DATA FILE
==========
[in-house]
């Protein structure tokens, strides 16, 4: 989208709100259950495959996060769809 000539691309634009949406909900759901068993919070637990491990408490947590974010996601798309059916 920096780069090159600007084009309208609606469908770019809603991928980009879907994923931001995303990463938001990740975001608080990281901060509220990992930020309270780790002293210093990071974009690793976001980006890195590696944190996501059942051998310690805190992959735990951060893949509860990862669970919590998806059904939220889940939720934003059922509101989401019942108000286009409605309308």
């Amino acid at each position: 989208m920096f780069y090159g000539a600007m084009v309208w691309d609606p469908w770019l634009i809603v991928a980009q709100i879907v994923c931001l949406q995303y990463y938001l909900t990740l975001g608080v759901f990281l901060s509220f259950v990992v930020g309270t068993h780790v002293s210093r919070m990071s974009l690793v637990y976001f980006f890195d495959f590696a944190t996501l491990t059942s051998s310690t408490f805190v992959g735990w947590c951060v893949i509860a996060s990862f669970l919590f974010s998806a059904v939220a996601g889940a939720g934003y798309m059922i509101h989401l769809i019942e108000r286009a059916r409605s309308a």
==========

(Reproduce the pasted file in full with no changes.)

[in-house]
């Protein structure tokens, strides 16, 4: 989208709100259950495959996060769809 000539691309634009949406909900759901068993919070637990491990408490947590974010996601798309059916 920096780069090159600007084009309208609606469908770019809603991928980009879907994923931001995303990463938001990740975001608080990281901060509220990992930020309270780790002293210093990071974009690793976001980006890195590696944190996501059942051998310690805190992959735990951060893949509860990862669970919590998806059904939220889940939720934003059922509101989401019942108000286009409605309308």
């Amino acid at each position: 989208m920096f780069y090159g000539a600007m084009v309208w691309d609606p469908w770019l634009i809603v991928a980009q709100i879907v994923c931001l949406q995303y990463y938001l909900t990740l975001g608080v759901f990281l901060s509220f259950v990992v930020g309270t068993h780790v002293s210093r919070m990071s974009l690793v637990y976001f980006f890195d495959f590696a944190t996501l491990t059942s051998s310690t408490f805190v992959g735990w947590c951060v893949i509860a996060s990862f669970l919590f974010s998806a059904v939220a996601g889940a939720g934003y798309m059922i509101h989401l769809i019942e108000r286009a059916r409605s309308a």